Drop Non-Sober Friends

In Addiction Recovery by Randy Kassebaum


Addiction is often a social disease, particularly when abusing illicit substance such as heroin. However, even legal drugs, like alcohol, have a social element that is hard to deny. For example, people often go to the bar with friends every day on the weekend to cut loose, have fun, and end up drinking way too much alcohol. Sadly, this type of social interaction can trap an individual in a nasty cycle of addiction.

Anyone who is serious about alcohol recovery needs to seriously assess their relationship with anybody whom they have used drugs with in the past. Do these individuals offer friendship and companionship based on true feeling or mutual drug abuse? Assess this possibility and honestly weigh whether or not non-sober friends are worth your attention.

The unfortunate fact is that, nine times out of ten, a friend who abuses heroin, methamphetamine, prescription opioids, or alcohol won’t understand why a person wants to quit using substances. These individuals may then pressure their newly sober friend and try to get them to continue using. They aren’t trying to hurt their friend, per se, but merely find a social connection with them only through the abuse of various substances.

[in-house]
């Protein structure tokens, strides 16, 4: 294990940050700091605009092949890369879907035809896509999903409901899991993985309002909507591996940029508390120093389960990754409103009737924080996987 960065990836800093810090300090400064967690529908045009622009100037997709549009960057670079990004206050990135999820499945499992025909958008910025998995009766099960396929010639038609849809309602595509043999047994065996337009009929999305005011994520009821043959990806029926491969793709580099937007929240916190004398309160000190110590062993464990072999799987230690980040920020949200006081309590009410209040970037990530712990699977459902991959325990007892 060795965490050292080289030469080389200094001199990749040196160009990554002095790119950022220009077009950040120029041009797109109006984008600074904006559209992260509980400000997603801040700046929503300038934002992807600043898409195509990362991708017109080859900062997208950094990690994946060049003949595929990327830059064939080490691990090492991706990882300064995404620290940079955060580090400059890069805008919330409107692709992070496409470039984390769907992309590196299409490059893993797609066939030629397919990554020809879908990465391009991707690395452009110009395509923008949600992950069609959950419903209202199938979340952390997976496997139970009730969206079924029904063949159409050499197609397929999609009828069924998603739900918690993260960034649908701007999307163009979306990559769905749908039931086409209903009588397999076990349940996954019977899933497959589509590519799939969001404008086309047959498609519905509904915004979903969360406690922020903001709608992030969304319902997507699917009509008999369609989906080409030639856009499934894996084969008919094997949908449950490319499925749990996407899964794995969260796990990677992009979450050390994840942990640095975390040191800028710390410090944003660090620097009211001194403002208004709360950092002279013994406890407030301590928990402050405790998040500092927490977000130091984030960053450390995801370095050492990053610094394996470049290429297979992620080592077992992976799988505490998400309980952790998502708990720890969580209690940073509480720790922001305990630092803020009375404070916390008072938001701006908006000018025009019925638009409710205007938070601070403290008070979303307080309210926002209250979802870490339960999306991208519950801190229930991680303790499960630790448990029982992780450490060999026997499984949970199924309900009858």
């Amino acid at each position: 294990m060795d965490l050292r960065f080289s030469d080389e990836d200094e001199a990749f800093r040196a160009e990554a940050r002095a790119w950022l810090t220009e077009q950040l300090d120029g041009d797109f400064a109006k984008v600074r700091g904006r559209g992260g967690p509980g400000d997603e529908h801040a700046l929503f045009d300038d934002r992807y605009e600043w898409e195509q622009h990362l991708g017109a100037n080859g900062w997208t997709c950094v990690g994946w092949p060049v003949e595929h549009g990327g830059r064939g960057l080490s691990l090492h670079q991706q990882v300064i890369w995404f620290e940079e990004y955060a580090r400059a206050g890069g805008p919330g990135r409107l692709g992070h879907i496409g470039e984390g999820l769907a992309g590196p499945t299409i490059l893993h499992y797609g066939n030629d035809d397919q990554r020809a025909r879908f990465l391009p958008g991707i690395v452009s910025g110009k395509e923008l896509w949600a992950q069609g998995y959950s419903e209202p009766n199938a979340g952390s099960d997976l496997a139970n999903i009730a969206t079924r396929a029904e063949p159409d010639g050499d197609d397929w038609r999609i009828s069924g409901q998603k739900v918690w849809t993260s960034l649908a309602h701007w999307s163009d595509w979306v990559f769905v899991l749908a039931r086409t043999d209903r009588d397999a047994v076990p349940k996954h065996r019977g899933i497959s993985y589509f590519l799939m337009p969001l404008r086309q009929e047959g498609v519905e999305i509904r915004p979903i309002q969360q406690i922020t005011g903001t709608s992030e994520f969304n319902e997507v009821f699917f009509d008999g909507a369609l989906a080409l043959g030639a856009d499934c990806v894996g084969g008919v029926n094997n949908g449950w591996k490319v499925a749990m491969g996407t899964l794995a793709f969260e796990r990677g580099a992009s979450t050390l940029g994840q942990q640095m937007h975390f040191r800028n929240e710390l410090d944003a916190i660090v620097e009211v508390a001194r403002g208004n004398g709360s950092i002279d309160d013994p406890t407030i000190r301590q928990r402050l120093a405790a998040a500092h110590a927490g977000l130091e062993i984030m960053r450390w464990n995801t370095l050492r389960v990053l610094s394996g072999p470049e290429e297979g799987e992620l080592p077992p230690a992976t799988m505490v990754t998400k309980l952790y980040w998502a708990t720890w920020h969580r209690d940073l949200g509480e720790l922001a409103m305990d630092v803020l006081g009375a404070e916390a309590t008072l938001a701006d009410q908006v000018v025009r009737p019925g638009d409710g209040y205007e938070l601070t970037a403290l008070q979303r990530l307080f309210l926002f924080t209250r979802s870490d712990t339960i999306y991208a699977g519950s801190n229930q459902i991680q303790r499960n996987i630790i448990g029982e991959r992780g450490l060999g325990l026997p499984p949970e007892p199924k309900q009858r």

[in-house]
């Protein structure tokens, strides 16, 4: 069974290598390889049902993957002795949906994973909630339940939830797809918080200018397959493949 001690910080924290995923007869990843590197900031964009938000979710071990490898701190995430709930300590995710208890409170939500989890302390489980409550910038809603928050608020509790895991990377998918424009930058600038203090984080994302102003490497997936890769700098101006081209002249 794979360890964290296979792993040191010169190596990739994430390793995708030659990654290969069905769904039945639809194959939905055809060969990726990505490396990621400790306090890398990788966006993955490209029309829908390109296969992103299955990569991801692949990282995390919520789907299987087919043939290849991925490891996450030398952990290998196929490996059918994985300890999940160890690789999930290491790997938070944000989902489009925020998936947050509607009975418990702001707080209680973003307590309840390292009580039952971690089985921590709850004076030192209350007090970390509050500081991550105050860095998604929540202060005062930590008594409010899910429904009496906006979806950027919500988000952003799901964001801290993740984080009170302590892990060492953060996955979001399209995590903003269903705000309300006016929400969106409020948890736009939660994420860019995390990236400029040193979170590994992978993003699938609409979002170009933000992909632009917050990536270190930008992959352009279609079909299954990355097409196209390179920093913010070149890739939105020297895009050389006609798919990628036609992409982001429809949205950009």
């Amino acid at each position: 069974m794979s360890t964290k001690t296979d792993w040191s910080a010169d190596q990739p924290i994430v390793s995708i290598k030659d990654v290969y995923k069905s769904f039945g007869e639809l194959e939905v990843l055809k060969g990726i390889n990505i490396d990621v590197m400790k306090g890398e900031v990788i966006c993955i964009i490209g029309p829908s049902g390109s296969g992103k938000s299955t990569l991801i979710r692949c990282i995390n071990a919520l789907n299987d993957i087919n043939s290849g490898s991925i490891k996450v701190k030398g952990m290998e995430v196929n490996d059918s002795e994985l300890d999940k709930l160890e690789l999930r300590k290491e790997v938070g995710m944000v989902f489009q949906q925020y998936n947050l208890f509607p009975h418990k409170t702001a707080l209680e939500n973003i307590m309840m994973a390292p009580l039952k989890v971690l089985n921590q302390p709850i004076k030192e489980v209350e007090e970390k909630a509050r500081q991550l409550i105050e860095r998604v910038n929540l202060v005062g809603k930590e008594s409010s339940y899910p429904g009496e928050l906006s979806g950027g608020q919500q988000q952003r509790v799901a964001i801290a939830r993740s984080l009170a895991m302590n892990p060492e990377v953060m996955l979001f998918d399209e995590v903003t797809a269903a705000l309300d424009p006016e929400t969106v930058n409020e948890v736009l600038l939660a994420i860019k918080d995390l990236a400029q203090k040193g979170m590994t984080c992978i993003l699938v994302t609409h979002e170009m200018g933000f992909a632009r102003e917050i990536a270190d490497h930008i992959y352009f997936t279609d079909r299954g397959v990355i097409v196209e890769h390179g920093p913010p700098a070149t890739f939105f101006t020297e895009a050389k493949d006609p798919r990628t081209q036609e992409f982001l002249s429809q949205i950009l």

If you find that your relationship with a friend is based only on using substances together, then you should drop them from your life for good. Or, if you feel strong enough to help them, try to convince them to go through rehab, detox, or dual-diagnosis recovery. If they won’t listen to you or actively try to get you to use again, move on to a new sober friendship group.

Creating a sober support group is a powerful way to stay clean and away from problematic substances for the rest of your life. These groups can serve as a great way to have fun, meet new friends, or get support during the hard times of drug craving. A growing number of sober activity centers, including dry cafes, are popping up across the country to meet this social need.

These social outlets are a great alternative to spending all night in the bar getting drunk. Individuals who attend these cafes spend time playing games, watching movies, interacting socially, and learning more about their friends. As a result, they improve as people and better understand themselves and others.